RINSHIKIJIKATOMEY

…is a word. I’m sure of it. I’m certain even about its pronunciation – a short pause between shiki and jika, and a succinct mey at the end. But after Googling, searching my memory, and quizzing a Japan-returned friend, I still don’t know what it means.

Here are some other things I’d like to know:

1. The function-flowers funda: Why do we bestow hapless dignitaries with floral ‘tokens-of-our-appreciation’? Do bonsai blossoms, bedraggled ferns and cheap squares of cellophane, a bouquet make? I suspect an organiser-horticulturalist nexus formed to perpetuate a social custom that ends with a dais littered with unclaimed saplings. Do they then go back to their crafty botanist?

2. Perpetually pehle aap: Nobody wants to go first; everybody seconds that. Why do we wait for someone else to answer incorrectly, before guessing it right ourselves, by elimination? Someone has to bungee jump first! We experiment by doing nothing, and you are your own silent Ethics Committee.

3. Ominous Indian epithets: In Konkani, ‘Biji’ means ‘mashed’. What sort of fate do Punjabis wish for their paternal grandmothers by christening them that? Are Gujaratis so dismissive of their fathers’ sisters that they call the good lady ‘Phooey’? Is a ‘maasa’, a Maharashtrian fish or a Gujju mother’s brother-in-law? And if ‘bhanji’ means ‘niece’, whose niece is Sir Ben Kingsley (born Krishna Bhanji)?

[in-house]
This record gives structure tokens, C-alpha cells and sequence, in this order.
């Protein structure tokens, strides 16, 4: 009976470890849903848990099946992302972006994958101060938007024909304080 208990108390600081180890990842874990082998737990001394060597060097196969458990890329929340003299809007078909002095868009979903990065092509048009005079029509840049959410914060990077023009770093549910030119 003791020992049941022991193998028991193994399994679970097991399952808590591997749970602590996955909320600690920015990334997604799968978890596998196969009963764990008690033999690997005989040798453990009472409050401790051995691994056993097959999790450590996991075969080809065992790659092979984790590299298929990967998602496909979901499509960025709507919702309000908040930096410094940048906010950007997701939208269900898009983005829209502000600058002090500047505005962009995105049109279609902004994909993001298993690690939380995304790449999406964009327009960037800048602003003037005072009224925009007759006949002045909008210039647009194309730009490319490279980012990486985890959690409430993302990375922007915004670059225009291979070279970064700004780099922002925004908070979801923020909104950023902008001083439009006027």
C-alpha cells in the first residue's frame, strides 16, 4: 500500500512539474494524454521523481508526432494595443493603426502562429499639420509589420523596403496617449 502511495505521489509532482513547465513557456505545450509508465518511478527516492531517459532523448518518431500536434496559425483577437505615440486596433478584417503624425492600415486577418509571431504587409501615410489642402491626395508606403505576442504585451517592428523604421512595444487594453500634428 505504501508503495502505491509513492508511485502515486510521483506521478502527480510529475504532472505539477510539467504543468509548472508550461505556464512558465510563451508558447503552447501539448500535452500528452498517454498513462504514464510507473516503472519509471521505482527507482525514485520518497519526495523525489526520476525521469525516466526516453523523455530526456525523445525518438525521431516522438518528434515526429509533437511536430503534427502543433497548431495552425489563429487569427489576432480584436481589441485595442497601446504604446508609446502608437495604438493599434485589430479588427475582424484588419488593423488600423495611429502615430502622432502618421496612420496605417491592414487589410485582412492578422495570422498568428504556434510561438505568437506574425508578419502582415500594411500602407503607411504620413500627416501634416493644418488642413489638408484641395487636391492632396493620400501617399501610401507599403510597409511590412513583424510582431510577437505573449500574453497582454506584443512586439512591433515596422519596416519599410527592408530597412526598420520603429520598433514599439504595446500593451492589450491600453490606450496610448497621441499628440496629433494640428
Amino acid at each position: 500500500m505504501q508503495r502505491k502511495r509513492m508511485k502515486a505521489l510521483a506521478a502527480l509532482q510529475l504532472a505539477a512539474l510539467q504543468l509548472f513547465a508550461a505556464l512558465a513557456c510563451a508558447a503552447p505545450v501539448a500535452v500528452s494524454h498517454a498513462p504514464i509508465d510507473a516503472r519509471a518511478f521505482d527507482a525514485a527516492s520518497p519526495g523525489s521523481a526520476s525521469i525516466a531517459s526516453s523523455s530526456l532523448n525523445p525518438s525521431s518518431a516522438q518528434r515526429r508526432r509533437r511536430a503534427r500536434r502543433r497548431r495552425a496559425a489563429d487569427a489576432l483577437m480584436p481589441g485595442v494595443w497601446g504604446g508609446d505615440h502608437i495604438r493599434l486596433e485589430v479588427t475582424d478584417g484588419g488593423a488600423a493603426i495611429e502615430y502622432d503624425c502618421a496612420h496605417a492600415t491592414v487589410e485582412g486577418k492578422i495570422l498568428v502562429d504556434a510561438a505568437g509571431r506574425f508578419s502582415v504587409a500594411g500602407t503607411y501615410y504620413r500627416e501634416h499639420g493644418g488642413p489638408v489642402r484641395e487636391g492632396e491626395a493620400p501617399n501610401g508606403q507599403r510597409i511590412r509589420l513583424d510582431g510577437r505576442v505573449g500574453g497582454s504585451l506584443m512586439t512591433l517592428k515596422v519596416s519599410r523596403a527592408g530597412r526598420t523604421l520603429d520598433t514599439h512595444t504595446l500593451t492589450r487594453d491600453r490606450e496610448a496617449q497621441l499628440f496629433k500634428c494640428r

4. A town called quota: Being labelled is protested as being stereotyped, but capitalising on one’s label is permitted as a constitutional birthright. Have Sushilkumar Shinde’s Dalit origins helped solve the power crisis? Will you trust a neurosurgeon to operate on a fragile tumour because he comes from a nomadic tribe?

5. See, for complexion: Dusky women slop on Fair-and-Lovely. Fair and lovely women go to tanning parlours. When will they realise that (most) men know blushes aren’t permanent, and it is impossible to age back twenty years in one trip to the powder room?

6. Marxist mythology: In a diktat smacking of communist sympathies, Kunti decreed that her Pandavas must always share equally. Everything – including a wife. Chinese comrades under suspicion had to make self-criticisms before being accepted back into Party folds; Sita was made to undergo a trial by fire before entering the welcoming arms of her loving husband. Readymade and historically vetted propaganda, yet the communists disavow religion. Pity, no?

7. Crime and self-punishment: Do crime beat reporters garner journalistic acclaim for digging out the grisly details of a private death? Do we read their stories to envision our own macabre abductions/rapes/murders? And do elegant SoBo hostesses discuss the difference between murder and manslaughter over tinkling teacups? Then why are we obsessed with gore?

8. Radio rants: Every night, Fever FM feels the need to educate me about the technological and cultural advances of outer Siberia. Radio Jockeys with jocks’ intellects dispense relationship advice. Anirudh LLB has multiple (and very vocal) orgasms on the airwaves. Why do we even bother tuning in?

Someday, I will find out. Until then, rinshikijikatomey to you.

Whatever that means.

* * *

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